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Joe Guzzardi: California still has obstacles to overcome

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Posted: Saturday, December 14, 2013 12:00 am

In August, Rolling Stone magazine wrote a flattering article about Gov. Jerry Brown which said that the 75-year-old once and current governor has brought California back from the brink of double-digit unemployment and multibillion-dollar deficits that threatened to force the state into bankruptcy.

The story, titled “Jerry Brown’s Tough Love California Miracle,” was effusive in its praise of Brown and called him “America’s shrewdest elder statesman.” Brown got high grades on how he handled raising taxes, cutting the budget and allocating education funds.

Brown attributes his success to his singular focus on California. During his first tour of duty as governor 38 years ago, Brown kept one eye on Washington, D.C. He made three bids for the Democratic presidential nomination and one for the Senate, all unsuccessful.

Without question, today’s California is healthier than the one I moved away from in 2008. Back then, California’s outlook was bleak: foreclosures, high unemployment and, because of the global recession, sharp declines in tourism. The UCLA Anderson Forecast, the university’s business school’s quarterly review of the state economy, concluded, “There are no bright spots on the horizon.”

If anything, the UCLA prediction may have been understated. During fiscal year 2009-10, the deficit hit a staggering $60 billion. The state controller, John Chiang, sent IOUs instead of cash to some creditors.

Today, that’s all ancient history. But any comprehensive analysis of the Golden State has to include both Californias: the areas that are thriving — like Silicon Valley, Hollywood and Napa Valley — and those that are struggling, like San Joaquin Valley.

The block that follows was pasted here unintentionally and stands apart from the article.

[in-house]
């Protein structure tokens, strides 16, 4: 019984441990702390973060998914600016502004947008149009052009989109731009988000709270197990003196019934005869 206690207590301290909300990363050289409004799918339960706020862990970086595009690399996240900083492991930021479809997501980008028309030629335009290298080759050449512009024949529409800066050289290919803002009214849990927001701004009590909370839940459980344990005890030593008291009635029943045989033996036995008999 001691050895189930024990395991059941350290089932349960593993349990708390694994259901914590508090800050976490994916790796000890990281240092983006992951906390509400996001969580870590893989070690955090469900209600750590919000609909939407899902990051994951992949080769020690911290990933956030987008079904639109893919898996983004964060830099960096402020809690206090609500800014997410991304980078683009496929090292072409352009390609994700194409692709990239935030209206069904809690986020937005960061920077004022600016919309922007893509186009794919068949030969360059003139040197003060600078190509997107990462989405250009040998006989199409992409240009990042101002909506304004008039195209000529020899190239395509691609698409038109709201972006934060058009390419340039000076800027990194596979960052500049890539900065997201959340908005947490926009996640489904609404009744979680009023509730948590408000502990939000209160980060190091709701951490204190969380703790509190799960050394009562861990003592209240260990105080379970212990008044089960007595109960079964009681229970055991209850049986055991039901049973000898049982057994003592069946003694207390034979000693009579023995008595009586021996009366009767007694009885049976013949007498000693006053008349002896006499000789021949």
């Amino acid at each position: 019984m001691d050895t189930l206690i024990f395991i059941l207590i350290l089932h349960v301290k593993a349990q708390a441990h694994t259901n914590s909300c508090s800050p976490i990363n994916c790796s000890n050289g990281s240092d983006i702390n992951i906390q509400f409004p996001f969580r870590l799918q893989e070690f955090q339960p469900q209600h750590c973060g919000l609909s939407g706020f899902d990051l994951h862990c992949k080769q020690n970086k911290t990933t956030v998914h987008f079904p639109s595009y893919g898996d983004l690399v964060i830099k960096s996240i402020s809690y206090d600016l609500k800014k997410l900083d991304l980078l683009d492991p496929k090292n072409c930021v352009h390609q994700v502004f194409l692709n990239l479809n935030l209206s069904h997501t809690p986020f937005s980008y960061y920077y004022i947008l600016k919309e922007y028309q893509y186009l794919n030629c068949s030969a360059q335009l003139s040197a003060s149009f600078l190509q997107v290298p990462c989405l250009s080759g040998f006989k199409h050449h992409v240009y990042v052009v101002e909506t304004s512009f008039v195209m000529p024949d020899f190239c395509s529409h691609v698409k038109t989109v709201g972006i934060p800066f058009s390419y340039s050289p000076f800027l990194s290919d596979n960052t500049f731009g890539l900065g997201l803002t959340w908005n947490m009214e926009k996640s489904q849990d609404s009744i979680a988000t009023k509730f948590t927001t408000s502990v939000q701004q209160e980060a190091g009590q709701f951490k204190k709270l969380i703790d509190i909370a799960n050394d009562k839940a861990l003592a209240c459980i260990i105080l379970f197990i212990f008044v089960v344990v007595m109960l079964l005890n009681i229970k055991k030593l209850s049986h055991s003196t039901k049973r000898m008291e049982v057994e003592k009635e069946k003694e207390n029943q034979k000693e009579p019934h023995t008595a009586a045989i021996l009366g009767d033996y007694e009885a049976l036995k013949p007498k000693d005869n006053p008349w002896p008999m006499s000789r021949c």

California’s unemployment rate is 8.7 percent, significantly higher than the national 7 percent rate and way higher than Florida’s 6.7, or Texas’ 6.2.

For the regular 9-to-5 crowd, Brown’s revived California still isn’t the haven Rolling Stone made it out to be.

Californians pay among the country’s highest retail gas prices. Statewide per gallon price is $3.58, more than 31 cents above the national average. Electricity costs are equally steep.

California is poised to spend $3.1 billion more on K-12 schools to shore up students’ chronic under-achievement, as if throwing money at a problem ever solved anything.

Although California is thought by many to be relatively high income, according to the Census Bureau, 72 percent of households make less than $100,000. The median income is $58,000.

Nevertheless, California expects to end its fiscal year with a $2.4 billion surplus.

But not everyone thinks that California’s problems are in the rear view mirror.

In 2011, former Federal Reserve Bank Chairman Paul Volcker and former New York Lt. Gov. Richard Ravitch created the State Budget Crisis Task Force to study the long term viability of six states, including California. The report concluded that California and its localities will face major ongoing challenges because of an aging population, rising health care costs, unfunded promises and an increasingly volatile revenue and sales tax base.

That may partially explain why, during the last 20 years, 3.4 million middleand upper-middle-class families have fled to states with lower taxes.

California has come a long way since 2008, and Brown deserves much of the credit. But the state, like many others, still has serious issues to overcome before it can be declared out of the woods.